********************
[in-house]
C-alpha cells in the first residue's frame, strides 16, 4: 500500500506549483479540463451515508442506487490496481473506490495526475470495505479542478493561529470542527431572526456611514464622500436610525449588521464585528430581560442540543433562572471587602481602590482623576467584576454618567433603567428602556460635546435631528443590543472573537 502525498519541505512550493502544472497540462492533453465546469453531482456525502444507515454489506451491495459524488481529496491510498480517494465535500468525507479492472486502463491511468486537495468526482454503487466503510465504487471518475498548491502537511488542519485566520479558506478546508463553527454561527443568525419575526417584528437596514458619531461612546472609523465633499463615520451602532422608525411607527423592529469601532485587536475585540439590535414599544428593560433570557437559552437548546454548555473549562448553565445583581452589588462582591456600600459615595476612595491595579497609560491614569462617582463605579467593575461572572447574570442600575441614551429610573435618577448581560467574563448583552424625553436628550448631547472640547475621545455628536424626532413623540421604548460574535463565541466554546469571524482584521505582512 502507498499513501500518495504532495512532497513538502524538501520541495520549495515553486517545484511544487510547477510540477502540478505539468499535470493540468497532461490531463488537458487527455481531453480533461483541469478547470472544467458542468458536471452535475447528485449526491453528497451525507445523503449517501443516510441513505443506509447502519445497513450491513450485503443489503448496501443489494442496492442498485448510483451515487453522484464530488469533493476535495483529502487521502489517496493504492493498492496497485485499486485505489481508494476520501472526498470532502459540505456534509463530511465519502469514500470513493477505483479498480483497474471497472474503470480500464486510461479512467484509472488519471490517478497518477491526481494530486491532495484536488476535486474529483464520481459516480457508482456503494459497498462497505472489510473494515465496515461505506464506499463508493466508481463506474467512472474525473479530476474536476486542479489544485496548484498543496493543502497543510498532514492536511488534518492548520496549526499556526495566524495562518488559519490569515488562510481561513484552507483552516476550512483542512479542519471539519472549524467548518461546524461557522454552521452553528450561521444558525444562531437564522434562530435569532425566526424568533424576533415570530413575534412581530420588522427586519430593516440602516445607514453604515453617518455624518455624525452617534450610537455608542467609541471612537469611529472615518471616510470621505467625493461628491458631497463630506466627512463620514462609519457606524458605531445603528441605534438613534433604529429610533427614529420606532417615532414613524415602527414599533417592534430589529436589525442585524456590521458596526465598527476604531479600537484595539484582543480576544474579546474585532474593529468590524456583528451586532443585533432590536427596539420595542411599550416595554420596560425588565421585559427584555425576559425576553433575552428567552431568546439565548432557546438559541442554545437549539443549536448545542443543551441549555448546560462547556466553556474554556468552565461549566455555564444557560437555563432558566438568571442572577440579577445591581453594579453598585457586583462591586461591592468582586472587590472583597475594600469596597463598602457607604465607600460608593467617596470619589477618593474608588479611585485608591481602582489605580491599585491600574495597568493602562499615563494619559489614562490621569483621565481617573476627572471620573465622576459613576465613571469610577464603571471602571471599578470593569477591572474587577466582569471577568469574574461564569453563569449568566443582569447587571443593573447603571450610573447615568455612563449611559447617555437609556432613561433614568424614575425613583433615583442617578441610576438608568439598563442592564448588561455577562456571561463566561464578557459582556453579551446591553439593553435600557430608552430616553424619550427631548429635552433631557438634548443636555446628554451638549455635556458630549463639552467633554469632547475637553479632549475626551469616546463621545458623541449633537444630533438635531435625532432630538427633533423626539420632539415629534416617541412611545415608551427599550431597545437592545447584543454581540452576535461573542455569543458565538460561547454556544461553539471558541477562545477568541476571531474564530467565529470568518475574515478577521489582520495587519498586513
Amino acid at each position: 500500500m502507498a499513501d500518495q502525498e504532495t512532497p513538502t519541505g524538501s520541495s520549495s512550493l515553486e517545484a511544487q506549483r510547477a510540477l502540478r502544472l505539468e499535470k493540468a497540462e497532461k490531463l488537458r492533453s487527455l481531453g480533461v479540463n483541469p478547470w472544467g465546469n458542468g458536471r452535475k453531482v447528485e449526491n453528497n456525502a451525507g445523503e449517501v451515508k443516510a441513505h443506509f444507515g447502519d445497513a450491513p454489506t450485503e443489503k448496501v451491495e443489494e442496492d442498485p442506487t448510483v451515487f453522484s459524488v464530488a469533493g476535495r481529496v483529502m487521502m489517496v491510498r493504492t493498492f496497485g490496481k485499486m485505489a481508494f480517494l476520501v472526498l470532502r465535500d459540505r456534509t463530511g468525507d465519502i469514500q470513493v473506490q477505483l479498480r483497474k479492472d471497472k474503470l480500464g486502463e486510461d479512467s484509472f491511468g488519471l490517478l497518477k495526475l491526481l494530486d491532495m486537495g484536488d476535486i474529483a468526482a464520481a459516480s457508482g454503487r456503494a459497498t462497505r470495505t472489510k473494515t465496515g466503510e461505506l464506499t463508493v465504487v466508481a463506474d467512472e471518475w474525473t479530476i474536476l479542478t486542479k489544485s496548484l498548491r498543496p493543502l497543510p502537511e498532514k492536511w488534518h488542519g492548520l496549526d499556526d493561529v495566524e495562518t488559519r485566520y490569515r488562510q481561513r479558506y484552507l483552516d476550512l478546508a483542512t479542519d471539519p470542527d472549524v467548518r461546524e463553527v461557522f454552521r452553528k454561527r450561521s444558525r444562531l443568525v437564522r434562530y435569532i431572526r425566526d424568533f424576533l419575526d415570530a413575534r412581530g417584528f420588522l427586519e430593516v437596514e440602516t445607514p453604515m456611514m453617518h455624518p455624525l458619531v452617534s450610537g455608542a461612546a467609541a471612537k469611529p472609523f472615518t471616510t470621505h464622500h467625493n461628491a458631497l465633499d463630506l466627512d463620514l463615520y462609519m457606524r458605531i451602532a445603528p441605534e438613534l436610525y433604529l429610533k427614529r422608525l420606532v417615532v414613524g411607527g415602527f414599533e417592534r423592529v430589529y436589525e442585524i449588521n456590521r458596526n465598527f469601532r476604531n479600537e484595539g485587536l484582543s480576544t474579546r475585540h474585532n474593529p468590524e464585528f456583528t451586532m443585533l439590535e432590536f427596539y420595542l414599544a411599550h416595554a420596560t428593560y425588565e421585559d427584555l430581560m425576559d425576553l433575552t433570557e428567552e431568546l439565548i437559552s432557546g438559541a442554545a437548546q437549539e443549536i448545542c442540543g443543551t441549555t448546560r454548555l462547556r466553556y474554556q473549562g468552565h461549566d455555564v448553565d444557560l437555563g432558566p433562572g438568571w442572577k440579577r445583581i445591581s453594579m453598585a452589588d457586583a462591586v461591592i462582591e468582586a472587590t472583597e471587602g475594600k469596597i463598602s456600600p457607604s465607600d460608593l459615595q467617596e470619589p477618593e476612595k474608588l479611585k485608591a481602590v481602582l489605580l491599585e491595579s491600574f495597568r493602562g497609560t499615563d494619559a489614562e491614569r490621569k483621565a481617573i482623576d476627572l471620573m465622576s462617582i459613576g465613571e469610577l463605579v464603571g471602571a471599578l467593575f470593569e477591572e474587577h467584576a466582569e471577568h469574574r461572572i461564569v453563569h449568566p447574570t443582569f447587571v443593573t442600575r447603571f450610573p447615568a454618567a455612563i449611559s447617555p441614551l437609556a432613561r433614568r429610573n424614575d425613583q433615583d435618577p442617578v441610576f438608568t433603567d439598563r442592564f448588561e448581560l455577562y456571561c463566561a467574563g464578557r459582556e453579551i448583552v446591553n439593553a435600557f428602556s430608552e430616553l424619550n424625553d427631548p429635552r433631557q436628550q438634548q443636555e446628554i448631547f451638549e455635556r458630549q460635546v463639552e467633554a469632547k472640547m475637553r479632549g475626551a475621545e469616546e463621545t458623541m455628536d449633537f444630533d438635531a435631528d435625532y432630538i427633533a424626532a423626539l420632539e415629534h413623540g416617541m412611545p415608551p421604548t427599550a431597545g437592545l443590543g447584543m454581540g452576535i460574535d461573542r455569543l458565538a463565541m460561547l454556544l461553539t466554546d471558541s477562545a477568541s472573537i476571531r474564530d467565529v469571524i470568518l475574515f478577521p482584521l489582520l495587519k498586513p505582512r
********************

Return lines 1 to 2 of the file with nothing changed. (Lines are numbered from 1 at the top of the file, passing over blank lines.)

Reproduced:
[in-house]
C-alpha cells in the first residue's frame, strides 16, 4: 500500500506549483479540463451515508442506487490496481473506490495526475470495505479542478493561529470542527431572526456611514464622500436610525449588521464585528430581560442540543433562572471587602481602590482623576467584576454618567433603567428602556460635546435631528443590543472573537 502525498519541505512550493502544472497540462492533453465546469453531482456525502444507515454489506451491495459524488481529496491510498480517494465535500468525507479492472486502463491511468486537495468526482454503487466503510465504487471518475498548491502537511488542519485566520479558506478546508463553527454561527443568525419575526417584528437596514458619531461612546472609523465633499463615520451602532422608525411607527423592529469601532485587536475585540439590535414599544428593560433570557437559552437548546454548555473549562448553565445583581452589588462582591456600600459615595476612595491595579497609560491614569462617582463605579467593575461572572447574570442600575441614551429610573435618577448581560467574563448583552424625553436628550448631547472640547475621545455628536424626532413623540421604548460574535463565541466554546469571524482584521505582512 502507498499513501500518495504532495512532497513538502524538501520541495520549495515553486517545484511544487510547477510540477502540478505539468499535470493540468497532461490531463488537458487527455481531453480533461483541469478547470472544467458542468458536471452535475447528485449526491453528497451525507445523503449517501443516510441513505443506509447502519445497513450491513450485503443489503448496501443489494442496492442498485448510483451515487453522484464530488469533493476535495483529502487521502489517496493504492493498492496497485485499486485505489481508494476520501472526498470532502459540505456534509463530511465519502469514500470513493477505483479498480483497474471497472474503470480500464486510461479512467484509472488519471490517478497518477491526481494530486491532495484536488476535486474529483464520481459516480457508482456503494459497498462497505472489510473494515465496515461505506464506499463508493466508481463506474467512472474525473479530476474536476486542479489544485496548484498543496493543502497543510498532514492536511488534518492548520496549526499556526495566524495562518488559519490569515488562510481561513484552507483552516476550512483542512479542519471539519472549524467548518461546524461557522454552521452553528450561521444558525444562531437564522434562530435569532425566526424568533424576533415570530413575534412581530420588522427586519430593516440602516445607514453604515453617518455624518455624525452617534450610537455608542467609541471612537469611529472615518471616510470621505467625493461628491458631497463630506466627512463620514462609519457606524458605531445603528441605534438613534433604529429610533427614529420606532417615532414613524415602527414599533417592534430589529436589525442585524456590521458596526465598527476604531479600537484595539484582543480576544474579546474585532474593529468590524456583528451586532443585533432590536427596539420595542411599550416595554420596560425588565421585559427584555425576559425576553433575552428567552431568546439565548432557546438559541442554545437549539443549536448545542443543551441549555448546560462547556466553556474554556468552565461549566455555564444557560437555563432558566438568571442572577440579577445591581453594579453598585457586583462591586461591592468582586472587590472583597475594600469596597463598602457607604465607600460608593467617596470619589477618593474608588479611585485608591481602582489605580491599585491600574495597568493602562499615563494619559489614562490621569483621565481617573476627572471620573465622576459613576465613571469610577464603571471602571471599578470593569477591572474587577466582569471577568469574574461564569453563569449568566443582569447587571443593573447603571450610573447615568455612563449611559447617555437609556432613561433614568424614575425613583433615583442617578441610576438608568439598563442592564448588561455577562456571561463566561464578557459582556453579551446591553439593553435600557430608552430616553424619550427631548429635552433631557438634548443636555446628554451638549455635556458630549463639552467633554469632547475637553479632549475626551469616546463621545458623541449633537444630533438635531435625532432630538427633533423626539420632539415629534416617541412611545415608551427599550431597545437592545447584543454581540452576535461573542455569543458565538460561547454556544461553539471558541477562545477568541476571531474564530467565529470568518475574515478577521489582520495587519498586513